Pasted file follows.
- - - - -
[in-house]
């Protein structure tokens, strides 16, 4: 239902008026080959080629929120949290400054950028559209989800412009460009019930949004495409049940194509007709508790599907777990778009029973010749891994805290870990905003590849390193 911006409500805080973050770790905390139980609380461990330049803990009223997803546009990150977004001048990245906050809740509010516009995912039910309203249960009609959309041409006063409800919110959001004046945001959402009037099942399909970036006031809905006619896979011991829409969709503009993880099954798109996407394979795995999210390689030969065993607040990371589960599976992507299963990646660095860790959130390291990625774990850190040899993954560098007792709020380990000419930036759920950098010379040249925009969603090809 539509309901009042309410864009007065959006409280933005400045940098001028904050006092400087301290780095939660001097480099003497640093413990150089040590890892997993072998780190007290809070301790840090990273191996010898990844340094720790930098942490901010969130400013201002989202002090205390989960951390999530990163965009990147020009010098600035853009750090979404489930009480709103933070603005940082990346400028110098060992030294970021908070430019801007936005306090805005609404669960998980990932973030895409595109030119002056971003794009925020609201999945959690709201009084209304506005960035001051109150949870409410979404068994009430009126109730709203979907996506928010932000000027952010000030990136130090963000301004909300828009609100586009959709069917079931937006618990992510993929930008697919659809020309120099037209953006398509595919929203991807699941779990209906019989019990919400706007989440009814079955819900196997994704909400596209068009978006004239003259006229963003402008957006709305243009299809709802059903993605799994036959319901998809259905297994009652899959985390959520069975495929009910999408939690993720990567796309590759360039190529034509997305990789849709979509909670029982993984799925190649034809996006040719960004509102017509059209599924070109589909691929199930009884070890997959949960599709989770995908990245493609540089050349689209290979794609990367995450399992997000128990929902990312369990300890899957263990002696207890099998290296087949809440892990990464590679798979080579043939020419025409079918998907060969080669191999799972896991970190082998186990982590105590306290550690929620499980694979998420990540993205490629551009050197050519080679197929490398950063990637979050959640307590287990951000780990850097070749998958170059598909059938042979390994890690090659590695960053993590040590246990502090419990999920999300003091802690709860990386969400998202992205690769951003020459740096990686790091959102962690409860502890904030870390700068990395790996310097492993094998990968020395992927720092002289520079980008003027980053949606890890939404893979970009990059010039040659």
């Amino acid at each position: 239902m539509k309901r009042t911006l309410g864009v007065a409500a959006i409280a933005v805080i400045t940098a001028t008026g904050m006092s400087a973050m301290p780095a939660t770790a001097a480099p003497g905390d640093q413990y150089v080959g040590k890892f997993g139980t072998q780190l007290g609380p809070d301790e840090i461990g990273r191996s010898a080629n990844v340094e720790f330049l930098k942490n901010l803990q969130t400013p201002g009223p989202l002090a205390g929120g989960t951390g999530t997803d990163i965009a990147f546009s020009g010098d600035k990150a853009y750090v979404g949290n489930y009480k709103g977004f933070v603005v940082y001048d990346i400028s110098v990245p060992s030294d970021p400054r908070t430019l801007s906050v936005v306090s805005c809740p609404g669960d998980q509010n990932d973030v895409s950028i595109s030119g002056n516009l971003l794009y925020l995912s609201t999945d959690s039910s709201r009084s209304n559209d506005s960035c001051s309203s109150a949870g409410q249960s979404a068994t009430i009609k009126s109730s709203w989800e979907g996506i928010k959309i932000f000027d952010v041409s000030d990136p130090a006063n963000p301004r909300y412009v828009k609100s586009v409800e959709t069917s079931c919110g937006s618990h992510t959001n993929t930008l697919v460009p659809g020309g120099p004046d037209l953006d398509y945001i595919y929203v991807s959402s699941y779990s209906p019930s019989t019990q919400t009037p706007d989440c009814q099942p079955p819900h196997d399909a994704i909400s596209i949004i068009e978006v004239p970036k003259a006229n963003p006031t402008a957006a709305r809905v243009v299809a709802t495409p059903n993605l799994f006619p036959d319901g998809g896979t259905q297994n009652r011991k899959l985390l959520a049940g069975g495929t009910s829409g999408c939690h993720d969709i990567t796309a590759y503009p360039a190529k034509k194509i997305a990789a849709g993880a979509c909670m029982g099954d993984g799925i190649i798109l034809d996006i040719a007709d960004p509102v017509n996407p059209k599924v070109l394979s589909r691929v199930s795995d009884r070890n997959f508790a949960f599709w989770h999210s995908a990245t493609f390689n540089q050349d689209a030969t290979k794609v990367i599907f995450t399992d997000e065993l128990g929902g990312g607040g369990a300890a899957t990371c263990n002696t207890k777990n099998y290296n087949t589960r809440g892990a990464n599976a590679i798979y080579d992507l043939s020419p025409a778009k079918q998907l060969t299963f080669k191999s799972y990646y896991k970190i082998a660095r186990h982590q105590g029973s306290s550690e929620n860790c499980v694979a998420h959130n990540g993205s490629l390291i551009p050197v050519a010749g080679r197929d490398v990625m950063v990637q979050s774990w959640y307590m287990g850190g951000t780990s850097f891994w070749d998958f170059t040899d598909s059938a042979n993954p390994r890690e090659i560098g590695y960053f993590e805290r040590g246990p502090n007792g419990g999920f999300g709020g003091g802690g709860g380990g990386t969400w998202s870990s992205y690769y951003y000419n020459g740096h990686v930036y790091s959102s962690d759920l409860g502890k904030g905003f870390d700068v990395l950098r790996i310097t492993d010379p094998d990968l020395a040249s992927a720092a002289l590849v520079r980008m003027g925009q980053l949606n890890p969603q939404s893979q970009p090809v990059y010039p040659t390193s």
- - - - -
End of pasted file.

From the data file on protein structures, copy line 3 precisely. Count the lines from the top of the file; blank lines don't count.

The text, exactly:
């Amino acid at each position: 239902m539509k309901r009042t911006l309410g864009v007065a409500a959006i409280a933005v805080i400045t940098a001028t008026g904050m006092s400087a973050m301290p780095a939660t770790a001097a480099p003497g905390d640093q413990y150089v080959g040590k890892f997993g139980t072998q780190l007290g609380p809070d301790e840090i461990g990273r191996s010898a080629n990844v340094e720790f330049l930098k942490n901010l803990q969130t400013p201002g009223p989202l002090a205390g929120g989960t951390g999530t997803d990163i965009a990147f546009s020009g010098d600035k990150a853009y750090v979404g949290n489930y009480k709103g977004f933070v603005v940082y001048d990346i400028s110098v990245p060992s030294d970021p400054r908070t430019l801007s906050v936005v306090s805005c809740p609404g669960d998980q509010n990932d973030v895409s950028i595109s030119g002056n516009l971003l794009y925020l995912s609201t999945d959690s039910s709201r009084s209304n559209d506005s960035c001051s309203s109150a949870g409410q249960s979404a068994t009430i009609k009126s109730s709203w989800e979907g996506i928010k959309i932000f000027d952010v041409s000030d990136p130090a006063n963000p301004r909300y412009v828009k609100s586009v409800e959709t069917s079931c919110g937006s618990h992510t959001n993929t930008l697919v460009p659809g020309g120099p004046d037209l953006d398509y945001i595919y929203v991807s959402s699941y779990s209906p019930s019989t019990q919400t009037p706007d989440c009814q099942p079955p819900h196997d399909a994704i909400s596209i949004i068009e978006v004239p970036k003259a006229n963003p006031t402008a957006a709305r809905v243009v299809a709802t495409p059903n993605l799994f006619p036959d319901g998809g896979t259905q297994n009652r011991k899959l985390l959520a049940g069975g495929t009910s829409g999408c939690h993720d969709i990567t796309a590759y503009p360039a190529k034509k194509i997305a990789a849709g993880a979509c909670m029982g099954d993984g799925i190649i798109l034809d996006i040719a007709d960004p509102v017509n996407p059209k599924v070109l394979s589909r691929v199930s795995d009884r070890n997959f508790a949960f599709w989770h999210s995908a990245t493609f390689n540089q050349d689209a030969t290979k794609v990367i599907f995450t399992d997000e065993l128990g929902g990312g607040g369990a300890a899957t990371c263990n002696t207890k777990n099998y290296n087949t589960r809440g892990a990464n599976a590679i798979y080579d992507l043939s020419p025409a778009k079918q998907l060969t299963f080669k191999s799972y990646y896991k970190i082998a660095r186990h982590q105590g029973s306290s550690e929620n860790c499980v694979a998420h959130n990540g993205s490629l390291i551009p050197v050519a010749g080679r197929d490398v990625m950063v990637q979050s774990w959640y307590m287990g850190g951000t780990s850097f891994w070749d998958f170059t040899d598909s059938a042979n993954p390994r890690e090659i560098g590695y960053f993590e805290r040590g246990p502090n007792g419990g999920f999300g709020g003091g802690g709860g380990g990386t969400w998202s870990s992205y690769y951003y000419n020459g740096h990686v930036y790091s959102s962690d759920l409860g502890k904030g905003f870390d700068v990395l950098r790996i310097t492993d010379p094998d990968l020395a040249s992927a720092a002289l590849v520079r980008m003027g925009q980053l949606n890890p969603q939404s893979q970009p090809v990059y010039p040659t390193s």